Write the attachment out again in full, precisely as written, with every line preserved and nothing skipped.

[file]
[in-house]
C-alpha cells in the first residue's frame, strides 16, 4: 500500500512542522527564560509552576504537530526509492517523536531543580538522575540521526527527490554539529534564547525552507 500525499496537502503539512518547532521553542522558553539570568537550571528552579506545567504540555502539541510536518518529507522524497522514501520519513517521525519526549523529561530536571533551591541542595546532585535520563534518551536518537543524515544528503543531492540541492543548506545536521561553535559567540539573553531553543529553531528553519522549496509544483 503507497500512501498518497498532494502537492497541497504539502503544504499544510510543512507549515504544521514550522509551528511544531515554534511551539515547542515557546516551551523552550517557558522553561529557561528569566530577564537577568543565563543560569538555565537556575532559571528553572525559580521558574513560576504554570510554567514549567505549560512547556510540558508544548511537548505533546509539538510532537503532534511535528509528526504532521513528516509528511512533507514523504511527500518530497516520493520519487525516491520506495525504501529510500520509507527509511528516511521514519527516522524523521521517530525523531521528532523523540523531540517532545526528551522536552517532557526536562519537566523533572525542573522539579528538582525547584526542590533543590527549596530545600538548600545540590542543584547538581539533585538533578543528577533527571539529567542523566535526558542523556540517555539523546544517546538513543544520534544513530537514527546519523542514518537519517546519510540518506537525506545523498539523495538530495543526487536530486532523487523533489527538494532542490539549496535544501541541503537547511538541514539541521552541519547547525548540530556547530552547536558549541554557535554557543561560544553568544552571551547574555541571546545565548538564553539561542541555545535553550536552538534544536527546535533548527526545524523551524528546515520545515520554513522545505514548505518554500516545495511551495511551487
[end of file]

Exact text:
[in-house]
C-alpha cells in the first residue's frame, strides 16, 4: 500500500512542522527564560509552576504537530526509492517523536531543580538522575540521526527527490554539529534564547525552507 500525499496537502503539512518547532521553542522558553539570568537550571528552579506545567504540555502539541510536518518529507522524497522514501520519513517521525519526549523529561530536571533551591541542595546532585535520563534518551536518537543524515544528503543531492540541492543548506545536521561553535559567540539573553531553543529553531528553519522549496509544483 503507497500512501498518497498532494502537492497541497504539502503544504499544510510543512507549515504544521514550522509551528511544531515554534511551539515547542515557546516551551523552550517557558522553561529557561528569566530577564537577568543565563543560569538555565537556575532559571528553572525559580521558574513560576504554570510554567514549567505549560512547556510540558508544548511537548505533546509539538510532537503532534511535528509528526504532521513528516509528511512533507514523504511527500518530497516520493520519487525516491520506495525504501529510500520509507527509511528516511521514519527516522524523521521517530525523531521528532523523540523531540517532545526528551522536552517532557526536562519537566523533572525542573522539579528538582525547584526542590533543590527549596530545600538548600545540590542543584547538581539533585538533578543528577533527571539529567542523566535526558542523556540517555539523546544517546538513543544520534544513530537514527546519523542514518537519517546519510540518506537525506545523498539523495538530495543526487536530486532523487523533489527538494532542490539549496535544501541541503537547511538541514539541521552541519547547525548540530556547530552547536558549541554557535554557543561560544553568544552571551547574555541571546545565548538564553539561542541555545535553550536552538534544536527546535533548527526545524523551524528546515520545515520554513522545505514548505518554500516545495511551495511551487